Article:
Tevez didn’t score his first West Ham goal until March 2007 | Jamie McDonald/Getty Images

Tevez scored his first West Ham goal in a game against Tottenham at the start of March. He also got two assists as the Hammers put three past their London rivals, only to collapse at the very end and see what should have been a 3-2 win become a 4-3 defeat in stoppage time.

At the end of that game, West Ham were 10 points adrift of safety and were all but relegated with only nine left to play. Sheffield United, for the record, were seven points clear of the drop zone in the relative safety of 16th place. They just needed to see the season out and would have survived.

With a taste for goals, Tevez inspired West Ham to a string of victories. He scored in a comeback win against Blackburn when Premier League action returned after the March international break and the Hammers got lucky when he inadvertently blocked Bobby Zamora’s winner on the goal-line and it was still allowed to stand – long before the advent of goal-line technology, it must be said.

Carlos Tevez
West Ham started a winning run against Blackburn | Ross Kinnaird/Getty Images

Tevez got a goal and assist in a 2-0 win over Middlesbrough, inspired further victories against Everton and Wigan and had a hand in all three West Ham goals to beat Bolton 3-1. In the midst of that, they actually lost 3-0 against Sheffield United.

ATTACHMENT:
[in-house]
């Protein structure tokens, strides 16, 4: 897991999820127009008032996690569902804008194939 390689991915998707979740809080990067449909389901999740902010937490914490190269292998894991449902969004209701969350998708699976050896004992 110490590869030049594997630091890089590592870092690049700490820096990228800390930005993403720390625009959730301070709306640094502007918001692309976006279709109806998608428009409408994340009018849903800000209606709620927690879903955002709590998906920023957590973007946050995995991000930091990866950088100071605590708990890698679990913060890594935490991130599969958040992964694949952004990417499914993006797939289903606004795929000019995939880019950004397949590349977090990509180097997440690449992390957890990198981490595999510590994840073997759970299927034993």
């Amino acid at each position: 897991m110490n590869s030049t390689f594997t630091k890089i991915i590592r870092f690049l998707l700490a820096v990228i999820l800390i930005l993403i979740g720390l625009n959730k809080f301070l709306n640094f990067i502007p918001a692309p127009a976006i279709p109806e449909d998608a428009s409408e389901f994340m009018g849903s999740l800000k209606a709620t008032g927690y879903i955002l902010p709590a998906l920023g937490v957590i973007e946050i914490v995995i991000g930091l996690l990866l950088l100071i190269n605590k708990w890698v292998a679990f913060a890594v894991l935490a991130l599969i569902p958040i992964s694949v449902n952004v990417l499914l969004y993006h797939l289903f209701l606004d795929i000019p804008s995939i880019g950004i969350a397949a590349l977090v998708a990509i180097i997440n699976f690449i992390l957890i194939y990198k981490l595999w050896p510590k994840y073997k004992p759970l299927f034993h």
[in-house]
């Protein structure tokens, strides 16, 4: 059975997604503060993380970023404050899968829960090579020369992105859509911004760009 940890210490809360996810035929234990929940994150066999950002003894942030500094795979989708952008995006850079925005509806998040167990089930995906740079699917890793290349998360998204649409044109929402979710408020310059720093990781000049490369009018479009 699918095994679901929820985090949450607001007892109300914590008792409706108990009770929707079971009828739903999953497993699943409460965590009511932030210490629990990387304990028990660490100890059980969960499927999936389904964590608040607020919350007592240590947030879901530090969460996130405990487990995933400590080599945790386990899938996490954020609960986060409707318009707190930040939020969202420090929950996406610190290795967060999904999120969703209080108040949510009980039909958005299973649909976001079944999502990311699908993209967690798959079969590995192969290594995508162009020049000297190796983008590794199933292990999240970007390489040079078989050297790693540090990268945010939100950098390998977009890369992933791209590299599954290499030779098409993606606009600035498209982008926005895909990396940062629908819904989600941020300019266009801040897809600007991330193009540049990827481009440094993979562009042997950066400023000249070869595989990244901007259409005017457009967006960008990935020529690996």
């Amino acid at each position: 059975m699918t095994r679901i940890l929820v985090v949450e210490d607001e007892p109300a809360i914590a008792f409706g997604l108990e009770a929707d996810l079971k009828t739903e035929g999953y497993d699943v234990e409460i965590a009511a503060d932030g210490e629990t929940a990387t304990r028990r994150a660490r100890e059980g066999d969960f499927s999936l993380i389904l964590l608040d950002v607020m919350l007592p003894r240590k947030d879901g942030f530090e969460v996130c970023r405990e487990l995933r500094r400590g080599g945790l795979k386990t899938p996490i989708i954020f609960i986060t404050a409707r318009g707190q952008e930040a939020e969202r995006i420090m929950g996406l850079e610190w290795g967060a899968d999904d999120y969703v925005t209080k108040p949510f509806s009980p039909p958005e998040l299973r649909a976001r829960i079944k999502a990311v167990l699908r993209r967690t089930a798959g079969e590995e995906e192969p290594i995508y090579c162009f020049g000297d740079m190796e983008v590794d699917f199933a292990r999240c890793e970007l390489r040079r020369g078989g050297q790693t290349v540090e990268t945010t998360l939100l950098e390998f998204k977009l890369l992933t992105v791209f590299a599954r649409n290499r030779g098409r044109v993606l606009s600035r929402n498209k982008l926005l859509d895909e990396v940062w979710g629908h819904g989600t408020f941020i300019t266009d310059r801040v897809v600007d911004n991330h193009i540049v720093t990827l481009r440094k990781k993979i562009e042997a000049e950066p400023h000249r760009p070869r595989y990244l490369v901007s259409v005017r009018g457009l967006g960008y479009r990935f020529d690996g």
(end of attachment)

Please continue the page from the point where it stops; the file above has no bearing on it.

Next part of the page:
By the final day of the season, Tevez had helped West Ham pull out of the relegation zone into 17th place. They could match 16th place Sheffield United for points but were behind on goal difference. Wigan were 18th, three points behind, and also had a better goal difference.

West Ham's Carlos Tevez celebrates after...
Tevez scored a final day winner against Manchester United | PAUL ELLIS/Getty Images

Sheffield United and Wigan were playing each other and, as long as Wigan didn’t win, the Hammers and the Blades would both be safe. West Ham at least had their destiny in their own hands, even if it meant taking points off Manchester United, and Tevez duly obliged once more. He scored the only goal to secure a 1-0 win, arguably sealing his transfer to Old Trafford in the process. Sheffield United, meanwhile, lost against Wigan and were forced down into drop zone.